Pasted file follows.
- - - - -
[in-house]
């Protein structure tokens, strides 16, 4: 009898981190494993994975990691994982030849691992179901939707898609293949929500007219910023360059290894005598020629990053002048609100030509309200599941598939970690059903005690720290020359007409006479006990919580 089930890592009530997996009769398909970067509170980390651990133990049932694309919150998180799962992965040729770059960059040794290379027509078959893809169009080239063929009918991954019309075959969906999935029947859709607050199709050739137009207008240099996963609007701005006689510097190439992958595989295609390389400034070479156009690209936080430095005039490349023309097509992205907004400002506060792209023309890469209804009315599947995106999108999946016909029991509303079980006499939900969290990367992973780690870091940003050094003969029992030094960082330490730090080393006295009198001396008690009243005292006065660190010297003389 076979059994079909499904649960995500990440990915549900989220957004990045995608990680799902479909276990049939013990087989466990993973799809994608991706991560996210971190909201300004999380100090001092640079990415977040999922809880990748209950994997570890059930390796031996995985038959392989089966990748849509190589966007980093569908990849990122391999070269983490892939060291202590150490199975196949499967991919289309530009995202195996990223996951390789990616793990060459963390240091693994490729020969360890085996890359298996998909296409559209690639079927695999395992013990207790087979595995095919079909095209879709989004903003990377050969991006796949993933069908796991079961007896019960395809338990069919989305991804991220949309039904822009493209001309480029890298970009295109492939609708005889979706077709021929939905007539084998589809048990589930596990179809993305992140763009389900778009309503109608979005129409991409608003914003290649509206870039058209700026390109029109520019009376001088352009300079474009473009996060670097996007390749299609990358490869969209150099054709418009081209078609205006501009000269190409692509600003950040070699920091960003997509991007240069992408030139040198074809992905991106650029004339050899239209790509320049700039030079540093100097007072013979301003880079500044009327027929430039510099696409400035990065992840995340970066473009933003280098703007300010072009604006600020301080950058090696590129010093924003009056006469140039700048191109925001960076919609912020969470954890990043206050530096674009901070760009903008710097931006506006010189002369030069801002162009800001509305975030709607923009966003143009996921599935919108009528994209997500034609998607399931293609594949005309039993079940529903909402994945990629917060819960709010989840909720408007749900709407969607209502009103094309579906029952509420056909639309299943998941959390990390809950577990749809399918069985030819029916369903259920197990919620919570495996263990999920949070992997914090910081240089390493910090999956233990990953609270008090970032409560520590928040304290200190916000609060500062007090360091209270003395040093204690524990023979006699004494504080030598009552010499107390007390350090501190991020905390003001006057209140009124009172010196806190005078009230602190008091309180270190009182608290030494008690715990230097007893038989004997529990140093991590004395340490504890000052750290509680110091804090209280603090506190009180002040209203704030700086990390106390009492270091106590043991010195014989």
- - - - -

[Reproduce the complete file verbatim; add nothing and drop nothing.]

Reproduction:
[in-house]
């Protein structure tokens, strides 16, 4: 009898981190494993994975990691994982030849691992179901939707898609293949929500007219910023360059290894005598020629990053002048609100030509309200599941598939970690059903005690720290020359007409006479006990919580 089930890592009530997996009769398909970067509170980390651990133990049932694309919150998180799962992965040729770059960059040794290379027509078959893809169009080239063929009918991954019309075959969906999935029947859709607050199709050739137009207008240099996963609007701005006689510097190439992958595989295609390389400034070479156009690209936080430095005039490349023309097509992205907004400002506060792209023309890469209804009315599947995106999108999946016909029991509303079980006499939900969290990367992973780690870091940003050094003969029992030094960082330490730090080393006295009198001396008690009243005292006065660190010297003389 076979059994079909499904649960995500990440990915549900989220957004990045995608990680799902479909276990049939013990087989466990993973799809994608991706991560996210971190909201300004999380100090001092640079990415977040999922809880990748209950994997570890059930390796031996995985038959392989089966990748849509190589966007980093569908990849990122391999070269983490892939060291202590150490199975196949499967991919289309530009995202195996990223996951390789990616793990060459963390240091693994490729020969360890085996890359298996998909296409559209690639079927695999395992013990207790087979595995095919079909095209879709989004903003990377050969991006796949993933069908796991079961007896019960395809338990069919989305991804991220949309039904822009493209001309480029890298970009295109492939609708005889979706077709021929939905007539084998589809048990589930596990179809993305992140763009389900778009309503109608979005129409991409608003914003290649509206870039058209700026390109029109520019009376001088352009300079474009473009996060670097996007390749299609990358490869969209150099054709418009081209078609205006501009000269190409692509600003950040070699920091960003997509991007240069992408030139040198074809992905991106650029004339050899239209790509320049700039030079540093100097007072013979301003880079500044009327027929430039510099696409400035990065992840995340970066473009933003280098703007300010072009604006600020301080950058090696590129010093924003009056006469140039700048191109925001960076919609912020969470954890990043206050530096674009901070760009903008710097931006506006010189002369030069801002162009800001509305975030709607923009966003143009996921599935919108009528994209997500034609998607399931293609594949005309039993079940529903909402994945990629917060819960709010989840909720408007749900709407969607209502009103094309579906029952509420056909639309299943998941959390990390809950577990749809399918069985030819029916369903259920197990919620919570495996263990999920949070992997914090910081240089390493910090999956233990990953609270008090970032409560520590928040304290200190916000609060500062007090360091209270003395040093204690524990023979006699004494504080030598009552010499107390007390350090501190991020905390003001006057209140009124009172010196806190005078009230602190008091309180270190009182608290030494008690715990230097007893038989004997529990140093991590004395340490504890000052750290509680110091804090209280603090506190009180002040209203704030700086990390106390009492270091106590043991010195014989």